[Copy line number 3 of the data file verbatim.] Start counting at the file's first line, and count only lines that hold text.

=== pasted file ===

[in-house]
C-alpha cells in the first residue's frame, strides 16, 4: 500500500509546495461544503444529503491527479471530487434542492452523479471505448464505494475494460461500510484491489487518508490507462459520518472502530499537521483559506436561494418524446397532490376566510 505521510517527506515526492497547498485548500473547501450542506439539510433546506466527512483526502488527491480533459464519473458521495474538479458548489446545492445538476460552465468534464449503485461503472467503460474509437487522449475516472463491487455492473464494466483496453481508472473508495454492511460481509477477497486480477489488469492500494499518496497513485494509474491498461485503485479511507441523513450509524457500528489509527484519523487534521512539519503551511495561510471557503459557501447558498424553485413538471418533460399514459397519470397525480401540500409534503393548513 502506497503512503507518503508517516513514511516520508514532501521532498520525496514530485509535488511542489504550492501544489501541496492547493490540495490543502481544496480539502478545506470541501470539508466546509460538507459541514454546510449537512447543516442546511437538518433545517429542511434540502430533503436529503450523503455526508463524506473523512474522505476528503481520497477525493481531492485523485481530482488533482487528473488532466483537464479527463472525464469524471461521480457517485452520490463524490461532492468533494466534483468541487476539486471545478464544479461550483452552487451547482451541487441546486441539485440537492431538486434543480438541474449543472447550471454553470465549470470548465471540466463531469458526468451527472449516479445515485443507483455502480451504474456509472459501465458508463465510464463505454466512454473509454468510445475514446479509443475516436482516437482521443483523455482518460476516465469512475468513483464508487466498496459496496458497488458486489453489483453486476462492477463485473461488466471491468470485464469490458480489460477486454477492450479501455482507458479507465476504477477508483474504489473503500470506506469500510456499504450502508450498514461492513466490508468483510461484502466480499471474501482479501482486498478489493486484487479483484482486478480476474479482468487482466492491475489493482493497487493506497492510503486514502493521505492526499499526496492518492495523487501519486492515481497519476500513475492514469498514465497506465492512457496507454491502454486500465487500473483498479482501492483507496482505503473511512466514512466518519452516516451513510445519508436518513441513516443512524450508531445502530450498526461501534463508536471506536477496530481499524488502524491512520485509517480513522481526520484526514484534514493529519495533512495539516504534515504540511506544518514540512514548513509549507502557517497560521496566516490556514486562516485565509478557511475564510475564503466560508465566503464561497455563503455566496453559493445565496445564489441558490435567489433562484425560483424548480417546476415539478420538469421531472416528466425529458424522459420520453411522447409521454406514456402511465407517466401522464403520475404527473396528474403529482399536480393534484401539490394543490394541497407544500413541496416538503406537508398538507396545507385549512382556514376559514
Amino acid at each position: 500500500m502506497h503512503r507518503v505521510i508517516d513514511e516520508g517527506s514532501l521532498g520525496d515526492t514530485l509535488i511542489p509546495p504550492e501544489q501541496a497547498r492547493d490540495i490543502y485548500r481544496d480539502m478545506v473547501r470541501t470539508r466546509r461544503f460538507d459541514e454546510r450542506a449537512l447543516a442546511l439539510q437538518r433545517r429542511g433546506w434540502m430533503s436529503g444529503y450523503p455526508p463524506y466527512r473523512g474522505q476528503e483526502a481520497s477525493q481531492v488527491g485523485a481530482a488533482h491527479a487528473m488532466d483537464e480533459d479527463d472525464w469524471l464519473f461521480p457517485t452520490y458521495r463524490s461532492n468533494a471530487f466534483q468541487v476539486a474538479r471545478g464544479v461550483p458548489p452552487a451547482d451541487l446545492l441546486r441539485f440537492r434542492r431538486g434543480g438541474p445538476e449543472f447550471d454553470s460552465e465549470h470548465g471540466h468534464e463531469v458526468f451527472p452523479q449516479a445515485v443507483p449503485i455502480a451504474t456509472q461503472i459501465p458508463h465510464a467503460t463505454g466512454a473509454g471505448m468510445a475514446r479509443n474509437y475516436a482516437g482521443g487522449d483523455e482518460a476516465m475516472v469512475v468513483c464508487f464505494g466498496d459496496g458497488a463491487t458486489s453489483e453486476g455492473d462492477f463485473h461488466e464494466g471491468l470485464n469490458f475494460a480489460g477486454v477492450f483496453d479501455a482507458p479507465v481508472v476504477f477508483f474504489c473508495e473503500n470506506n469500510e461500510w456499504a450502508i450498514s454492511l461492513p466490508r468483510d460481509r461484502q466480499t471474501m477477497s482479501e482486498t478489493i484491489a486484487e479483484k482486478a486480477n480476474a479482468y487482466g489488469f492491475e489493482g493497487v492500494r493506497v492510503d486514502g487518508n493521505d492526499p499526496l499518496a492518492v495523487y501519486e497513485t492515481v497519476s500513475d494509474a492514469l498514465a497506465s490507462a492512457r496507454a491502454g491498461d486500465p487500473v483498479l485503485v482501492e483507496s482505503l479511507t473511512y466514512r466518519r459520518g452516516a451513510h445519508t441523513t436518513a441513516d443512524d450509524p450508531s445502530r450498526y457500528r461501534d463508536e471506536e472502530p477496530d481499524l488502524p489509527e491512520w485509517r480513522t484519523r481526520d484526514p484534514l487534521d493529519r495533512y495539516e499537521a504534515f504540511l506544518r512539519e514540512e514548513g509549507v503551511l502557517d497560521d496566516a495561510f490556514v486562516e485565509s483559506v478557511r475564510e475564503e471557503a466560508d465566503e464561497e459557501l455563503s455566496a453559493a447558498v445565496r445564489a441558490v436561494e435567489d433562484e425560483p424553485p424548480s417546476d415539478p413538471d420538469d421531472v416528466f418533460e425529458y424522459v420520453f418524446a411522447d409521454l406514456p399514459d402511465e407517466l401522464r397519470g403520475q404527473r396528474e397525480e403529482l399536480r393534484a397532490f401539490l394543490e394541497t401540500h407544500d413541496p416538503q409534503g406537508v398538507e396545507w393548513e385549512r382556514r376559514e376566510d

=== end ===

Amino acid at each position: 500500500m502506497h503512503r507518503v505521510i508517516d513514511e516520508g517527506s514532501l521532498g520525496d515526492t514530485l509535488i511542489p509546495p504550492e501544489q501541496a497547498r492547493d490540495i490543502y485548500r481544496d480539502m478545506v473547501r470541501t470539508r466546509r461544503f460538507d459541514e454546510r450542506a449537512l447543516a442546511l439539510q437538518r433545517r429542511g433546506w434540502m430533503s436529503g444529503y450523503p455526508p463524506y466527512r473523512g474522505q476528503e483526502a481520497s477525493q481531492v488527491g485523485a481530482a488533482h491527479a487528473m488532466d483537464e480533459d479527463d472525464w469524471l464519473f461521480p457517485t452520490y458521495r463524490s461532492n468533494a471530487f466534483q468541487v476539486a474538479r471545478g464544479v461550483p458548489p452552487a451547482d451541487l446545492l441546486r441539485f440537492r434542492r431538486g434543480g438541474p445538476e449543472f447550471d454553470s460552465e465549470h470548465g471540466h468534464e463531469v458526468f451527472p452523479q449516479a445515485v443507483p449503485i455502480a451504474t456509472q461503472i459501465p458508463h465510464a467503460t463505454g466512454a473509454g471505448m468510445a475514446r479509443n474509437y475516436a482516437g482521443g487522449d483523455e482518460a476516465m475516472v469512475v468513483c464508487f464505494g466498496d459496496g458497488a463491487t458486489s453489483e453486476g455492473d462492477f463485473h461488466e464494466g471491468l470485464n469490458f475494460a480489460g477486454v477492450f483496453d479501455a482507458p479507465v481508472v476504477f477508483f474504489c473508495e473503500n470506506n469500510e461500510w456499504a450502508i450498514s454492511l461492513p466490508r468483510d460481509r461484502q466480499t471474501m477477497s482479501e482486498t478489493i484491489a486484487e479483484k482486478a486480477n480476474a479482468y487482466g489488469f492491475e489493482g493497487v492500494r493506497v492510503d486514502g487518508n493521505d492526499p499526496l499518496a492518492v495523487y501519486e497513485t492515481v497519476s500513475d494509474a492514469l498514465a497506465s490507462a492512457r496507454a491502454g491498461d486500465p487500473v483498479l485503485v482501492e483507496s482505503l479511507t473511512y466514512r466518519r459520518g452516516a451513510h445519508t441523513t436518513a441513516d443512524d450509524p450508531s445502530r450498526y457500528r461501534d463508536e471506536e472502530p477496530d481499524l488502524p489509527e491512520w485509517r480513522t484519523r481526520d484526514p484534514l487534521d493529519r495533512y495539516e499537521a504534515f504540511l506544518r512539519e514540512e514548513g509549507v503551511l502557517d497560521d496566516a495561510f490556514v486562516e485565509s483559506v478557511r475564510e475564503e471557503a466560508d465566503e464561497e459557501l455563503s455566496a453559493a447558498v445565496r445564489a441558490v436561494e435567489d433562484e425560483p424553485p424548480s417546476d415539478p413538471d420538469d421531472v416528466f418533460e425529458y424522459v420520453f418524446a411522447d409521454l406514456p399514459d402511465e407517466l401522464r397519470g403520475q404527473r396528474e397525480e403529482l399536480r393534484a397532490f401539490l394543490e394541497t401540500h407544500d413541496p416538503q409534503g406537508v398538507e396545507w393548513e385549512r382556514r376559514e376566510d